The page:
Reprinted from Campaign For America's Future
Currency Manipulation - the sad, somewhat subtle, and grossly under-reported impact proactive currency devaluation has on taxpayers
(Image by Martin Mazorra, Channel: martysview1) Permission Details DMCA
Many in Congress have been concerned about the effect of currency manipulation on our country's ability to sell things to the world. They demanded that the Trans-Pacific Partnership (TPP) outlaw the practice. The administration promised that the TPP and accompanying side agreements would do that.
Now Japan's finance minister has said that the TPP will not change Japan's currency practices. Now what?
If a country's currency is "weak," it means that it's "price" is low, and things made in that country therefore cost less in world markets than they otherwise would. So things made or done there cost less than things made done in countries with "strong" currencies. Therefore countries with "weak" currencies get more business and can employ more people.
"Currency manipulation" is the term for what happens when a country takes steps to make its currency worth less than functioning markets would price it. Some countries manipulate their currencies to make them "weak" so they can get more business and employ more people than they would if markets were setting the correct currency rates. (It's complicated; see "What Is Currency Manipulation?" for a more complete explanation.)
This currency manipulation is bad for American companies that make and do things that they sell outside the U.S. ("Main Street"). It has been and is an especially big problem for America's manufacturing industries, costing millions of jobs and increasing our country's enormous, humongous trade deficit. Some estimates say it has cost us up to 5.8 million American jobs.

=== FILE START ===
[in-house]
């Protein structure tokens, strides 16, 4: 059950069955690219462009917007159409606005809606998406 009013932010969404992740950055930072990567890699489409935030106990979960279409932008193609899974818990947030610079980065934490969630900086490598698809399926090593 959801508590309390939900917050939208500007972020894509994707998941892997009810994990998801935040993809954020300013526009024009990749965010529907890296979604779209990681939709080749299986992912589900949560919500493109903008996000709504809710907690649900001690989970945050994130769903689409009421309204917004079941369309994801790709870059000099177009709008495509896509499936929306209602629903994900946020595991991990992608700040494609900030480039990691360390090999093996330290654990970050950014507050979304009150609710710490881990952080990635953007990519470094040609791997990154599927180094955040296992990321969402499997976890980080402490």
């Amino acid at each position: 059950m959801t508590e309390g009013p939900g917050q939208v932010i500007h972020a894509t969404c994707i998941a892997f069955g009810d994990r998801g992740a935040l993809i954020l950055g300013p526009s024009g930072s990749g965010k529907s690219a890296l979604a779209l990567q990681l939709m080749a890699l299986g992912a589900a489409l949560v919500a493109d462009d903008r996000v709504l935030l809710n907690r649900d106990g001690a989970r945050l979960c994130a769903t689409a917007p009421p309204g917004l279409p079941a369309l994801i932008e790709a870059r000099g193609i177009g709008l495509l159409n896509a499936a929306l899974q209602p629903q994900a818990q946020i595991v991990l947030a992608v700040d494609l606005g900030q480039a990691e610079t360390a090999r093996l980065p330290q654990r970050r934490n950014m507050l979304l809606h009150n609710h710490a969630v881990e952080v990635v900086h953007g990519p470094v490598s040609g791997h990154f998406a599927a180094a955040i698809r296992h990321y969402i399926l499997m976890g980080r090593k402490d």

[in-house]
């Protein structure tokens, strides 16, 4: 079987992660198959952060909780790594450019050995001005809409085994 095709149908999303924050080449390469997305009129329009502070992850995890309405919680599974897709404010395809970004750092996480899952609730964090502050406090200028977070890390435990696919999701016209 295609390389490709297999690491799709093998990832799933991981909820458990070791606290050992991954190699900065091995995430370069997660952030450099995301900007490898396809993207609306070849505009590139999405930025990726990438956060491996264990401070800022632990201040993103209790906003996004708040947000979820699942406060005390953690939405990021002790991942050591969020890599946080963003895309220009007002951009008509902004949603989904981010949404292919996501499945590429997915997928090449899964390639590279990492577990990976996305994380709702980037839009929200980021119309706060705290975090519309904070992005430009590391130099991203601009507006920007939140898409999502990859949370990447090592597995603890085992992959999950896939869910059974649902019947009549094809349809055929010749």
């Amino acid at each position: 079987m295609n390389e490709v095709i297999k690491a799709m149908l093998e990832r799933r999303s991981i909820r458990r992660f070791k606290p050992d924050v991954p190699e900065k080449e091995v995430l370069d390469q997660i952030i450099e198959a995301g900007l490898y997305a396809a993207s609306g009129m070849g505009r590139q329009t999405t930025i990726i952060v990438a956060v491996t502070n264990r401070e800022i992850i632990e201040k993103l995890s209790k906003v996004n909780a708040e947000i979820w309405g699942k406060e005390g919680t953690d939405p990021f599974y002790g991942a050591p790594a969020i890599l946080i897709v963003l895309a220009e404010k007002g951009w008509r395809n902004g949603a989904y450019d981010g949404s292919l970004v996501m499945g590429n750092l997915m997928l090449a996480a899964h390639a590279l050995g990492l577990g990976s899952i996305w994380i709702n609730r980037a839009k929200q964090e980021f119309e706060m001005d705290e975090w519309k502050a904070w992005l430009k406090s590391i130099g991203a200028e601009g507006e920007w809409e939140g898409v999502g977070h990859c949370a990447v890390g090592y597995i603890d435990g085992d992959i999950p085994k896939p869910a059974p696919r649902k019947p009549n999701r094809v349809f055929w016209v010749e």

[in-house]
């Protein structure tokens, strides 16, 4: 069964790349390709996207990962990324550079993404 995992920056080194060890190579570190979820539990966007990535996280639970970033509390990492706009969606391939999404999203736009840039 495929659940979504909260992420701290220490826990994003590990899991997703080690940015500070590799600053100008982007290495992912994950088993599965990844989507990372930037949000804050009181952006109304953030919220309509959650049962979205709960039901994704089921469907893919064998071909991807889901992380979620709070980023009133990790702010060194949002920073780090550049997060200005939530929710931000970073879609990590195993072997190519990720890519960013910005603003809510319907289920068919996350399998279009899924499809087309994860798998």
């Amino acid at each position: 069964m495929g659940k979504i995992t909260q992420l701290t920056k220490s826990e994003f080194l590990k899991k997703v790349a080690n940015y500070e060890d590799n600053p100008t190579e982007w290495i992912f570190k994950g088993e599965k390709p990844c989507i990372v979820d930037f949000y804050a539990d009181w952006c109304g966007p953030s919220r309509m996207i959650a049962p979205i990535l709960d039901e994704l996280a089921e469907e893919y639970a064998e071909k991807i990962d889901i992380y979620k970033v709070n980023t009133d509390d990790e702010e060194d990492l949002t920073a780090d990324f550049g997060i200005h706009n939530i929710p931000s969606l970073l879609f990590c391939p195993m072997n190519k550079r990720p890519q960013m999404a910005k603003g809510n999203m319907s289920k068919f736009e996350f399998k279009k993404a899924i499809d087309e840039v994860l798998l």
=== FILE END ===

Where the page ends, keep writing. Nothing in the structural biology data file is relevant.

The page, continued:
But it is good for investor types, etc. ("Wall Street") with a ton of money who want to pay people less and pocket the difference, or to buy and control things in the rest of the world. So who wins...
TPP Text And Side Agreements
During the "fast track" fight over the trade promotion authority bill, which sets aside normal congressional and constitutional procedure for approving trade agreements, promises were made about addressing currency manipulation, in exchange for votes. Those promises have not been met.
TPP does not address currency manipulation, but was accompanied by a "Joint Declaration of the Macroeconomic Policy Authorities of Trans-Pacific Partnership Countries." This declaration says, specifically:
" -- All TPP countries commit to avoid unfair currency practices and refrain from competitive devaluation.
"-- TPP countries will publicly report their foreign-exchange intervention and foreign reserves data, some for the first time.
"-- Officials from all TPP countries will consult regularly to address macroeconomic issues, including to engage on efforts to avoid unfair currency practices.
If this doesn't sound particularly convincing and enforceable, that is because it isn't. In "The Trans-Pacific Partnership's biggest failure" at The Week, Jeff Spross explains the problem and damage of currency manipulation and the problem of enforcement in TPP and says:
"...it doesn't appear to include any language on reciprocity -- allowing us to go into financial markets and buy another country's currency if they're going in and buying our dollars. Nor does the side pact carry the enforcement bite of the official TPP agreements. Its main enforcement mechanism is the honor code of diplomatic pressure.